Experimental evolution of Staphylococcus aureus in macrophages: dissection of a conditional adaptive trait promoting intracellular survival

Joana Alves, Manouk Vrieling, Natalie Ring, Gonzalo Yebra, Amy Pickering, Tomasz Prajsnar, Stephen Renshaw, J. Fitzgerald

Research output: Contribution to journalArticleAcademicpeer-review


Staphylococcus aureus is a major pathogen associated with important diseases in humans and animals. Macrophages are a key component of the innate immune response to S. aureus infection and play a major role in disease outcomes. To investigate the adaptive evolution of S. aureus in response to macrophages, we developed an experimental infection assay. S. aureus strains representing major human epidemic clones were passaged many times in a macrophage cell line, accumulating mutations in an array of genomic loci. Phenotypic analysis revealed the emergence of a lineage exhibiting increased survival in macrophages and human blood, and resistance to vancomycin. The evolved lineage exhibited a previously undescribed small colony variant (SCV) phenotype characterized by hyper-pigmentation, which resulted from a missense mutation in rsbW. Notably, the novel SCV was a conditional adaptive trait that was unstable in nutrient-replete conditions in vitro, rapidly converting from hyper-pigmented SCV to a non-pigmented large colony variant via spontaneous sigB deletion events. Importantly, we identified similar deletions in the genome sequences of a limited number of clinical S. aureus isolates from public databases, indicating that related events may occur during clinical infection. Experimental infection of zebrafish did not reveal a difference in virulence between parent and novel SCV but demonstrated an in vivo fitness cost for the compensatory sigB deletion events. Taken together, we report an experimental evolutionary approach for investigating bacterial innate immune cell interactions, revealing a conditional adaptation that promotes S. aureus survival in macrophages and resistance to vancomycin.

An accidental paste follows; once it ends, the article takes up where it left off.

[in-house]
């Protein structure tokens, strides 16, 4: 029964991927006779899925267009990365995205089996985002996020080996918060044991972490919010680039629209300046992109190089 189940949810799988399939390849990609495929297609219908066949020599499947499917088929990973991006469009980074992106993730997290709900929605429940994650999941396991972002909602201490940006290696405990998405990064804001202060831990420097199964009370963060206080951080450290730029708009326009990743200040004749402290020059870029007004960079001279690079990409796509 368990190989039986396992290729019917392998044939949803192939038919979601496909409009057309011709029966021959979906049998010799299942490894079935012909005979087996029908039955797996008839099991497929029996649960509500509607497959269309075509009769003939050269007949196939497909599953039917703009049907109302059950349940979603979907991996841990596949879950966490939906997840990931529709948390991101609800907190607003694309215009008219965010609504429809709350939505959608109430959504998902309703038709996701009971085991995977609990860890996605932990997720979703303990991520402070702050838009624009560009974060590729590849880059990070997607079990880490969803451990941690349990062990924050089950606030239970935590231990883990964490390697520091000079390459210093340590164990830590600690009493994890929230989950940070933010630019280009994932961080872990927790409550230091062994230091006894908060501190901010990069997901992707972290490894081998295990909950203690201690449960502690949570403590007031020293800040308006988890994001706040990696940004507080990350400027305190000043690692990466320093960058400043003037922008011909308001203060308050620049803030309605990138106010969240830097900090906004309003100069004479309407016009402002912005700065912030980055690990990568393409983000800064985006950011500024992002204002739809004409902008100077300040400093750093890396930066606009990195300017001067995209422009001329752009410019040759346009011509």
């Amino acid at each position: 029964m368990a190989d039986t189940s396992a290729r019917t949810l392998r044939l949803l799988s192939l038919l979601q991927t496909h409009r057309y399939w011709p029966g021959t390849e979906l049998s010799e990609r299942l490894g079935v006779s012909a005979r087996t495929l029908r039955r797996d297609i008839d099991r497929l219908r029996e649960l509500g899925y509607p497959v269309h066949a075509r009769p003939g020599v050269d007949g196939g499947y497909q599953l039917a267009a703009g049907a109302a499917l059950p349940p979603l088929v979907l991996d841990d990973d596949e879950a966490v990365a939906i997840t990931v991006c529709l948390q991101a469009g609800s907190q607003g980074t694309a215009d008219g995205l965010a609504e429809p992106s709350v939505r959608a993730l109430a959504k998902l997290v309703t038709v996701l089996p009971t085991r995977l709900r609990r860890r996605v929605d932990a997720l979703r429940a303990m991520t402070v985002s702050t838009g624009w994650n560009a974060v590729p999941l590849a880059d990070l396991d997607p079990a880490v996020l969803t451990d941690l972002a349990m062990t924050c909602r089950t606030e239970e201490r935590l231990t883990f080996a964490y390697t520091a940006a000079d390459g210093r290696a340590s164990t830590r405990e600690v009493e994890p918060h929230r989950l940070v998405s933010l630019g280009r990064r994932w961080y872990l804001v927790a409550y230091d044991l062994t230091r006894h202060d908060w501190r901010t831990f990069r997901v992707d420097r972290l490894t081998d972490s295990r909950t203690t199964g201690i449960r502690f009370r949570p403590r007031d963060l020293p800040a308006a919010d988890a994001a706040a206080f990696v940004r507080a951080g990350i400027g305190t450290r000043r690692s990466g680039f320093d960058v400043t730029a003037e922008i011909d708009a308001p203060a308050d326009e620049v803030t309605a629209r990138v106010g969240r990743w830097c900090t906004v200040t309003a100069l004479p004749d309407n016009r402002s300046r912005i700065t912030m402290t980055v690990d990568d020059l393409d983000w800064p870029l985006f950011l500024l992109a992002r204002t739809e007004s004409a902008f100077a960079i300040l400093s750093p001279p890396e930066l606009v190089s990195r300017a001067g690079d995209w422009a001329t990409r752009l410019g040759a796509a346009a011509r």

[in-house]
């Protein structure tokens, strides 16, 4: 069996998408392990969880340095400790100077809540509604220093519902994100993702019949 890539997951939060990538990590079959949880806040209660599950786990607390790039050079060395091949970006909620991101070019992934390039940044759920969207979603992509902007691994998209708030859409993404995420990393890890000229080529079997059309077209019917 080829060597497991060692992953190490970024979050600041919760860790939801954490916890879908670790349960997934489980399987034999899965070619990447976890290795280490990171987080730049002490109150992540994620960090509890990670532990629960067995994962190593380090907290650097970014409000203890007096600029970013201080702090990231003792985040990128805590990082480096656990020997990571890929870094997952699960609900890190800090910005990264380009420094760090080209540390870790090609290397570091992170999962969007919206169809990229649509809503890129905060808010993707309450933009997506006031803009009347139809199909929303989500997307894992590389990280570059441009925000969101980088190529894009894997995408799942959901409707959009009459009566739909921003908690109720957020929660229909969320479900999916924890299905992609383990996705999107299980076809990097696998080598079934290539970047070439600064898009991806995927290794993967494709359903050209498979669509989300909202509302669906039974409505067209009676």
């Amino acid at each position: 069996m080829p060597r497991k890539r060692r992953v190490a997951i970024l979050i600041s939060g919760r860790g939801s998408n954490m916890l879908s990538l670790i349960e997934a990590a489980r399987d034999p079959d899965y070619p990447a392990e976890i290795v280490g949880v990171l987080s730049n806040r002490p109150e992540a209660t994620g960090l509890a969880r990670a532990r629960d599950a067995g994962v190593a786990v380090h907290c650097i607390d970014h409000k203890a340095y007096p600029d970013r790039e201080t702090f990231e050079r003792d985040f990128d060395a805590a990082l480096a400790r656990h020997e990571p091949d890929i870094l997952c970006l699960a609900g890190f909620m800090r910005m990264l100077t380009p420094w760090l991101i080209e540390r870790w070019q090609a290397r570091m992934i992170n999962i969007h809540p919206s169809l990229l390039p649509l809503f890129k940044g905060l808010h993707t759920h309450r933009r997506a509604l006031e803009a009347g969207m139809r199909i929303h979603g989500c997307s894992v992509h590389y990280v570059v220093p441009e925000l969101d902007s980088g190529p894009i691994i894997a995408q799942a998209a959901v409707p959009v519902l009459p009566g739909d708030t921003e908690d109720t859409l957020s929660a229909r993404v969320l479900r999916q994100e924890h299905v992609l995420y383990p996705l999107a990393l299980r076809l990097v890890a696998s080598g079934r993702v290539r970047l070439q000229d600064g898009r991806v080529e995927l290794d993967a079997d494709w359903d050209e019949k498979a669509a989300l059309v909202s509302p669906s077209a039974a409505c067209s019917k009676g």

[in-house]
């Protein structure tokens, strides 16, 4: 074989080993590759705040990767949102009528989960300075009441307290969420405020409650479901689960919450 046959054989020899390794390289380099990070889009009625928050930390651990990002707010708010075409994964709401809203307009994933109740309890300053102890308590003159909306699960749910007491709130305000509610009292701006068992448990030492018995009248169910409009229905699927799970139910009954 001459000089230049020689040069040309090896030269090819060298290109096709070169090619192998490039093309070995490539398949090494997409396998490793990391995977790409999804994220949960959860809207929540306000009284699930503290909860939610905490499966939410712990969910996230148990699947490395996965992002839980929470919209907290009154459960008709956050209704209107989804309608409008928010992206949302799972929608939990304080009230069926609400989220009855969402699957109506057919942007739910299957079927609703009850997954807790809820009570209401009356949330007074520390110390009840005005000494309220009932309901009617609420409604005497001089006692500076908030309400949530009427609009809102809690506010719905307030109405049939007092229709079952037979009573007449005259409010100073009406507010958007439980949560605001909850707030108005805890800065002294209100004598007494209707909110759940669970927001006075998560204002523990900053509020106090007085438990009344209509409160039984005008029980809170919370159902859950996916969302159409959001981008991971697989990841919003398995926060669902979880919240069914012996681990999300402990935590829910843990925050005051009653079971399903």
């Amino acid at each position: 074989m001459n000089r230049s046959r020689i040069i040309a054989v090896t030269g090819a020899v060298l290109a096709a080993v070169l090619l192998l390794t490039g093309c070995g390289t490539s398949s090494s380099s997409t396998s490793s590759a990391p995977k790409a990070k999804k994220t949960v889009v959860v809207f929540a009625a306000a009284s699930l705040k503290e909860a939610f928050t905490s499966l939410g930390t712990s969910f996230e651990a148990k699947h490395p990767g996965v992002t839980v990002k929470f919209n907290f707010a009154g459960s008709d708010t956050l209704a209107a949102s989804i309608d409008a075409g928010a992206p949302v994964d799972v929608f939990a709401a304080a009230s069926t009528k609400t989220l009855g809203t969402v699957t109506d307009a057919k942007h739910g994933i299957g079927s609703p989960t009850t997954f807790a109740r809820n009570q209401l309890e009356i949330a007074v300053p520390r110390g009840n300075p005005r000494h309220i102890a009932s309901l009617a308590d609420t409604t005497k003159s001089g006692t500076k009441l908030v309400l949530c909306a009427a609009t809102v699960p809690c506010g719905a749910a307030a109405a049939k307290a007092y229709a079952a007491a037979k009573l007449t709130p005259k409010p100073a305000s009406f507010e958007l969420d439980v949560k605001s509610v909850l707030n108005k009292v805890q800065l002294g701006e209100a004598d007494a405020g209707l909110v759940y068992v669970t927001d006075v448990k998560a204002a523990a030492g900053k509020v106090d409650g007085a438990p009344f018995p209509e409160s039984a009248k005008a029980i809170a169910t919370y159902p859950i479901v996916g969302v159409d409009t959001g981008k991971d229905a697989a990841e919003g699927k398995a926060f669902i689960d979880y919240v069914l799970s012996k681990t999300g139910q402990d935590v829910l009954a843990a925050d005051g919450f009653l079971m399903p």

Original languageEnglish
Article numbere00346-24
Issue number6
Early online date29 Apr 2024
Publication statusPublished - 2024


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